Conservative Parents Raise Teens with Better Mental Health: Study

Conservative Parents Raise Teens with Better Mental Health: Study

Conservatives don’t need a study to tell them that actual, present parenting (termed as an “authoritative personal style”) leads to children with better mental health than the far-left “do whatever you want whenever you want it”-style.

The Bible makes that crystal clear.

But in case anyone needed any extra evidence, a Nov. 30 Institute for Family Studies report — which cited a June 2023 Gallup study of 6,643 parents and 1,580 adolescents — confirmed that, as the book of Proverbs 13:24 told us thousands of years ago, “He who spares the rod hates his son, but he who loves him is diligent to discipline him.”

The key finding of the study showed that teens with conservative or very conservative parents were much more likely to be classified as having “good or excellent mental health” compared to peers with liberal or very liberal parents.

The study showed that 77 percent of teens with conservative/very conservative parents reported positive mental health compared to only 55 percent with liberal parents or very liberal parents, per the IFS.

Lead researcher Jonathan Rothwell wrote in a blog post for the Institute of Family Studies that the quality of parent-child relationships and parenting approaches affected a teen’s mental health regardless of demographics like income, education level, or race.

Positive practices like displaying warmth while setting rules and boundaries were most closely linked to lower rates of poor mental health symptoms among adolescents.

“Income doesn’t buy better parenting, and more highly educated parents do not score better, either. Parenting style and relationship quality also do not meaningfully vary by race and ethnicity,” Rothwell wrote.

“As it happens, being raised by liberal parents is a much larger risk factor for mental health problems in adolescence than being raised in a low-income household with parents who did not attend college,” Rothwell concluded in the November report.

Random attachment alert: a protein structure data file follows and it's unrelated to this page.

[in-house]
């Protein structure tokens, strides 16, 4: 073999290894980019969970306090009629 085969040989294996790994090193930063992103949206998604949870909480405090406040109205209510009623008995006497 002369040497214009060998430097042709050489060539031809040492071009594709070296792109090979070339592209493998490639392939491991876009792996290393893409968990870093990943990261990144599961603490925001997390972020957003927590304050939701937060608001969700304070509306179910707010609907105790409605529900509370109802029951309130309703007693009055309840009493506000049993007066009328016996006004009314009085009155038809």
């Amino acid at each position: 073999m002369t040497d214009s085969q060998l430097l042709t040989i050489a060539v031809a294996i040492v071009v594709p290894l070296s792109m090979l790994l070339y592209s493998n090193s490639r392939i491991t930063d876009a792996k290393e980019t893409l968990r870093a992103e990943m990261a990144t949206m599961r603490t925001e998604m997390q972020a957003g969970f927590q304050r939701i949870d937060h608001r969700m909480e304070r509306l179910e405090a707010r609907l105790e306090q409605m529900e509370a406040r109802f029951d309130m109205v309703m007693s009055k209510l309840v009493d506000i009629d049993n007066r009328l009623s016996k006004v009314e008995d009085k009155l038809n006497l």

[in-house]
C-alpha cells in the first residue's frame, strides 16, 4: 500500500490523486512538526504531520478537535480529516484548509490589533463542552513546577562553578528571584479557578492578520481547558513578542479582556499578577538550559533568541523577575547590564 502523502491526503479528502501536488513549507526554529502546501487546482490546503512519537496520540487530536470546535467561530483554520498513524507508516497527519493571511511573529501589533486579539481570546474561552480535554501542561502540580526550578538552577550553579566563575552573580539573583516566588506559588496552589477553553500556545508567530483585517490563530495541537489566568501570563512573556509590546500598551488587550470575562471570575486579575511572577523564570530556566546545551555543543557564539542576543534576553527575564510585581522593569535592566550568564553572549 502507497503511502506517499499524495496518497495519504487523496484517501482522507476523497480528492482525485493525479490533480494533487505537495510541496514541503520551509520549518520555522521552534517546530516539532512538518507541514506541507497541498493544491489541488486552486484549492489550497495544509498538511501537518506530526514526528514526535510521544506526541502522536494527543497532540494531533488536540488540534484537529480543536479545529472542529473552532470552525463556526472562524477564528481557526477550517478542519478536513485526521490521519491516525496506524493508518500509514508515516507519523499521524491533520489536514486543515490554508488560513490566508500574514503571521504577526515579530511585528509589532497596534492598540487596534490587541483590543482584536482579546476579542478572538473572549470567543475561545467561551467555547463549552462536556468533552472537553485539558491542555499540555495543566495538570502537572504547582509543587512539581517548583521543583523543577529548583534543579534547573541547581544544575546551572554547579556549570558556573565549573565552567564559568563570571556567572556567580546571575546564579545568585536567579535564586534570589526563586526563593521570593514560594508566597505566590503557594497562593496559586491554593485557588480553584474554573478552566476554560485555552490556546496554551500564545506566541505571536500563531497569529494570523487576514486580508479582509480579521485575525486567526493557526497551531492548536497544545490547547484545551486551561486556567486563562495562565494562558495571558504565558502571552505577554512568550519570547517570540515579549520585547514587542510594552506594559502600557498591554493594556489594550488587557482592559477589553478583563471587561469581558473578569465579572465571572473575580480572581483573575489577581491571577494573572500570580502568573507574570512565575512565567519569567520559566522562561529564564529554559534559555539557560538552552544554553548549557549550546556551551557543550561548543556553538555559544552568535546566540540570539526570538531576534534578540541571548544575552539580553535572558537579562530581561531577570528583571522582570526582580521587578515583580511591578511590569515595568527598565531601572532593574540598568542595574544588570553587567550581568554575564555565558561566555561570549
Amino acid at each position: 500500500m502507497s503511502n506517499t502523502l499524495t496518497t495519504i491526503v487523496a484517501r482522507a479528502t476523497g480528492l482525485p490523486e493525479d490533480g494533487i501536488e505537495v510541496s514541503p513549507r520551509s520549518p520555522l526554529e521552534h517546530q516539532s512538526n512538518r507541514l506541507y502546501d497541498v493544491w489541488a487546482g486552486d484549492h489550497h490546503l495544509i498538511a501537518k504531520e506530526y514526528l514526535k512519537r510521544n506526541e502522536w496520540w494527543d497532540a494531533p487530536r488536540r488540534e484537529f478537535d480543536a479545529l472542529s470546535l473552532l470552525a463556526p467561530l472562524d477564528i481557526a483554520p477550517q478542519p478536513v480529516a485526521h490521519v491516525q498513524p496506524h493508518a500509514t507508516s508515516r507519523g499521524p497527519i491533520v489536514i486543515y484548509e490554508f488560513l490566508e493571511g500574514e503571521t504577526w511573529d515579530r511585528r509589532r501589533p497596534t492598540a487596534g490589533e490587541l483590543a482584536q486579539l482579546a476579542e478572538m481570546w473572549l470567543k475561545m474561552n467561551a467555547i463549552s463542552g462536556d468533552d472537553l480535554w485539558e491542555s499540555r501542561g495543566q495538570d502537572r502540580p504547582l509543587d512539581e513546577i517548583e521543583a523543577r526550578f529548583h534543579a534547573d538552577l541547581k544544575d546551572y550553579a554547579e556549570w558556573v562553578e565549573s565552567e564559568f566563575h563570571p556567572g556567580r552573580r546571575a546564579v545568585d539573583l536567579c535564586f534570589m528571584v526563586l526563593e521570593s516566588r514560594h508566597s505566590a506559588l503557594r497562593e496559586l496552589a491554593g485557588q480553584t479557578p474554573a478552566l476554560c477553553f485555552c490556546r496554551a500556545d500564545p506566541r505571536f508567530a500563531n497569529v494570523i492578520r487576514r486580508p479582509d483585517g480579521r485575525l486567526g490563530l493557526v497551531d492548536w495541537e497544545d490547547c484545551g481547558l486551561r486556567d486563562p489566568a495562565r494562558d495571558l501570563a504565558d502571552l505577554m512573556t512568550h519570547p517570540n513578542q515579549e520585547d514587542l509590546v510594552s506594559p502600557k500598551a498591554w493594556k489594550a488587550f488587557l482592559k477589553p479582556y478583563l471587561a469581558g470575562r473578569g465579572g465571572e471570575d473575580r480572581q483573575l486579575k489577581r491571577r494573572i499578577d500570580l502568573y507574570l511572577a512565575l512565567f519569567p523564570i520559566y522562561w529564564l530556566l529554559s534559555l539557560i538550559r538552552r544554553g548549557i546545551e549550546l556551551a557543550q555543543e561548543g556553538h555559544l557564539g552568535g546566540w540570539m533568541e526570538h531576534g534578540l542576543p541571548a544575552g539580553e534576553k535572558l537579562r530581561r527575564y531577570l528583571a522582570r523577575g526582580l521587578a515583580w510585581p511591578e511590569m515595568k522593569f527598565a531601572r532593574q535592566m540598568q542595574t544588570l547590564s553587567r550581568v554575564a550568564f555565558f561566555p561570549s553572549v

There were a couple of factors that, according to the research, did predict a higher probability of having a child with good mental health — politics and marriage.

Conservative and very conservative parents were most likely to employ effective parenting strategies tied to better mental health outcomes for teens. These parents tended to enforce discipline while also expressing affection and meeting their children’s needs.

Rothwell wrote in his blog post that in contrast to liberal parents, “conservative parents enjoy higher quality relationships with their children, characterized by fewer arguments, more warmth, and a stronger bond, according to both parent and child reporting.”

The second contributing factor to the good mental health of a child was, no surprise, marriage.

Parents with more positive perspectives on marriage as an institution, who felt it improves commitment in relationships and wished for their own children to someday wed, were more effective parents overall. Embracing traditional marital values across those factors was linked to superior parenting and higher-quality parent-teen relationships.

Rothwell pointed out that “solutions proposed by organizations like the CDC and the American Academy of Pediatrics—such as increased funding for diagnostic and psychiatric services have not met the surging mental health and suicide issues among adolescents.” Meanwhile, they continue to ignore one of the most important causes.

Since Dr. Benjamin Spock’s Common Sense Book of Baby and Child Care came out in 1946, more parents began turning away from their own families and the Word of God and to current psychology for help in raising their kids.

What has resulted is what leading voices in mental health have referred to as a “Youth Mental Health Crisis.

Still, psychologists continue to push everything from prescription drugs to theories about socioeconomic equity and gender confusion.

When will the scientific community admit that their theories were wrong and accept that rules, discipline, and unconditional love are still the best way to raise kids who know who they are and are content with it?

This article appeared originally on The Western Journal.

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